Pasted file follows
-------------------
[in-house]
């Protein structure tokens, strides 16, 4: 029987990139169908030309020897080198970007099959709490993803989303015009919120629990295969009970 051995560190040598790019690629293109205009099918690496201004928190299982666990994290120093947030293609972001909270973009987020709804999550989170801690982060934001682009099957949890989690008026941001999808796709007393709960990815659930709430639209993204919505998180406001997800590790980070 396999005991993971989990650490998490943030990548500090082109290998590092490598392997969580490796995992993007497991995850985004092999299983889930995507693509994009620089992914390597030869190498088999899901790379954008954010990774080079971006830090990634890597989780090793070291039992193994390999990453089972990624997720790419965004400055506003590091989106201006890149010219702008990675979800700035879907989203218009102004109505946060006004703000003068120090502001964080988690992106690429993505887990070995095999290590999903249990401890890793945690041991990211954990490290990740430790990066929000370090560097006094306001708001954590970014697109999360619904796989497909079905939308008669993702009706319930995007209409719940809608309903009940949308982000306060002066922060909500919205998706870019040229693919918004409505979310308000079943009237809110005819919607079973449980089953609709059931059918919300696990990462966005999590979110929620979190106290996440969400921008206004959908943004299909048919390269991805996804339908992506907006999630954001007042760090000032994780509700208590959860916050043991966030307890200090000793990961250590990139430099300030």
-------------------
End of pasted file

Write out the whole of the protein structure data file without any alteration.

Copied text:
[in-house]
């Protein structure tokens, strides 16, 4: 029987990139169908030309020897080198970007099959709490993803989303015009919120629990295969009970 051995560190040598790019690629293109205009099918690496201004928190299982666990994290120093947030293609972001909270973009987020709804999550989170801690982060934001682009099957949890989690008026941001999808796709007393709960990815659930709430639209993204919505998180406001997800590790980070 396999005991993971989990650490998490943030990548500090082109290998590092490598392997969580490796995992993007497991995850985004092999299983889930995507693509994009620089992914390597030869190498088999899901790379954008954010990774080079971006830090990634890597989780090793070291039992193994390999990453089972990624997720790419965004400055506003590091989106201006890149010219702008990675979800700035879907989203218009102004109505946060006004703000003068120090502001964080988690992106690429993505887990070995095999290590999903249990401890890793945690041991990211954990490290990740430790990066929000370090560097006094306001708001954590970014697109999360619904796989497909079905939308008669993702009706319930995007209409719940809608309903009940949308982000306060002066922060909500919205998706870019040229693919918004409505979310308000079943009237809110005819919607079973449980089953609709059931059918919300696990990462966005999590979110929620979190106290996440969400921008206004959908943004299909048919390269991805996804339908992506907006999630954001007042760090000032994780509700208590959860916050043991966030307890200090000793990961250590990139430099300030």